Supporting Students with Eating Concerns with Susan Denny, LPC-S

  1. What is your role at Davidson?
    I am a counselor at the Center for Student Health and Well-Being (CSHWB)., and I coordinate the Eating Concerns Team (ECT). I am also coordinating outreach around body positivity with the ECT.

  2. What is the Eating Concerns Team?
    The Eating Concerns Team (ECT) is a multidisciplinary team that includes a mental health counselor, two dietitians, and medical providers from the Center for Student Health and Well-Being. The AECT is the Athletic Eating Concerns Team and it includes a mental health counselor, two dietitians, medical staff including the team physician, and athletic trainers. The multidisciplinary team approach is considered best practices for assessment and treatment of disordered eating and eating disorders. This collaborative approach allows us to provide comprehensive recommendations on how to best support students struggling with disordered eating. We are usually able to provide treatment within our team; however, sometimes students need a higher level of care, and sometimes students choose to seek treatment off-campus.
    The ECT is also working on prevention and outreach. We are excited to offer several webinars for athletics, staff/faculty, and students, as well as a creative arts campaign called Love Your Tree for students this semester. This is the Love Yourself. Starting the Conversation campaign. We are working to talk about the harmful effects of diet culture and reduce the stigma of disordered eating. People of every age, gender, race, class, sexual orientation, size, or background can have an eating disorder or disordered eating. We want to move towards celebrating our unique bodies.
    Through our efforts of outreach to reduce the stigma about disordered eating, we hope students seek help in the early stages of an eating concern. Our multidisciplinary team provides a comprehensive assessment and recommendations so that students can receive the treatment and support needed as efficiently as possible.

  3. What resources are available to students struggling with an eating disorder?
    Our Eating Concerns Team provides the medical, nutritional, and mental health assessments to any student who presents with disordered eating. Students with disordered eating or an eating disorder can contact any of the three disciplines to start receiving help. Some students would rather start with the nutritional appointment, while others want to talk with a counselor, or medical provider. The earlier a student reaches out for help the more likely we will be able to provide the support on campus.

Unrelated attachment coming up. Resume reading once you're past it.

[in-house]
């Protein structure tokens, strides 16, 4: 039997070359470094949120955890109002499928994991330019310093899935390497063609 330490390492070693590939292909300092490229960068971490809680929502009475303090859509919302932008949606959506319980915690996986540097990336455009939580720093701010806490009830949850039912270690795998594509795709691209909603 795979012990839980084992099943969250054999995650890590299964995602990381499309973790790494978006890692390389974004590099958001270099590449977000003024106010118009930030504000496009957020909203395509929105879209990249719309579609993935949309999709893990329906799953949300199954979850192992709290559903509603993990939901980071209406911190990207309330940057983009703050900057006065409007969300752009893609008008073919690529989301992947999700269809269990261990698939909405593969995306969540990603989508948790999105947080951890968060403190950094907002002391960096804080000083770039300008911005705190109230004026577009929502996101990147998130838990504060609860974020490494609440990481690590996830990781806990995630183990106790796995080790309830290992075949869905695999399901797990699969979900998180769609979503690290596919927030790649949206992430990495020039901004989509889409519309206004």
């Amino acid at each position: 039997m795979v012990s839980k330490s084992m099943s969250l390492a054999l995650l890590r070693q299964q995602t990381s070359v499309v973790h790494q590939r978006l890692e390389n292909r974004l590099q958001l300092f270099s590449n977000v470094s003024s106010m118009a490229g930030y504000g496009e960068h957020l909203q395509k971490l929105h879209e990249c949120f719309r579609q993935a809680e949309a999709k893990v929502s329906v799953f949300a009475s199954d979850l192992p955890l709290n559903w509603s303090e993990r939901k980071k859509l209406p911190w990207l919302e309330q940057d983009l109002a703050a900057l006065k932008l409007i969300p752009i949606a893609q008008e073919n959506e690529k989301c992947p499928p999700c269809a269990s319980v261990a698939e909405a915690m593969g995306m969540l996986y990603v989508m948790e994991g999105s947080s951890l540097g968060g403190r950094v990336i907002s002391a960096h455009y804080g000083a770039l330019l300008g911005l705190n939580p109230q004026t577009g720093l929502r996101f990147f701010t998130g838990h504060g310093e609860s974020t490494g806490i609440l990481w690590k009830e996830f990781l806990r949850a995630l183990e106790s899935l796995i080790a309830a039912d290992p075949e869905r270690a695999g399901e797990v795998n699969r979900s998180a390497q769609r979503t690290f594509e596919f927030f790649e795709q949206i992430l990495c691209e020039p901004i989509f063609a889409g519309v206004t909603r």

If a student does not want to receive these assessments at the CSHWB, the student can ask for referral information. We have a comprehensive list of mental health counselors, nutritionists, and medical providers in the north Charlotte area who specialize in eating disorders.

  4. What signs of an eating concern should families be aware of in their students?
    We know dieting is a slippery slope to disordered eating. If you hear your student talk about wanting to try a new fad diet, or eat more clean, these are signs that your student may be controlling their food intake and creating rules around food. For a full list of warning signs, please see the National Eating Disorder Association’s website.
    Often, parents/family members of students who have eating concerns feel unwarranted guilt from not knowing what was going on. Even if we know all the signs and talk openly, families may still not be able to fully protect their student from an eating disorder. We talk to parents/family members about releasing those feelings around guilt. There are great resources, including parent/caregiver support groups, and we can provide them as needed.

  5. Are faculty and staff on the lookout for these signs?
    The ECT is providing outreach opportunities for staff and faculty through a webinar on February 12. All faculty and staff have different levels of comfort with mental health. All faculty and staff know the CSHWB can help students. Many faculty and staff also develop trusting relationships with their students and can empower students to ask for the help they need.

  6. Are there concerns that the stress of COVID may be impacting eating disorders?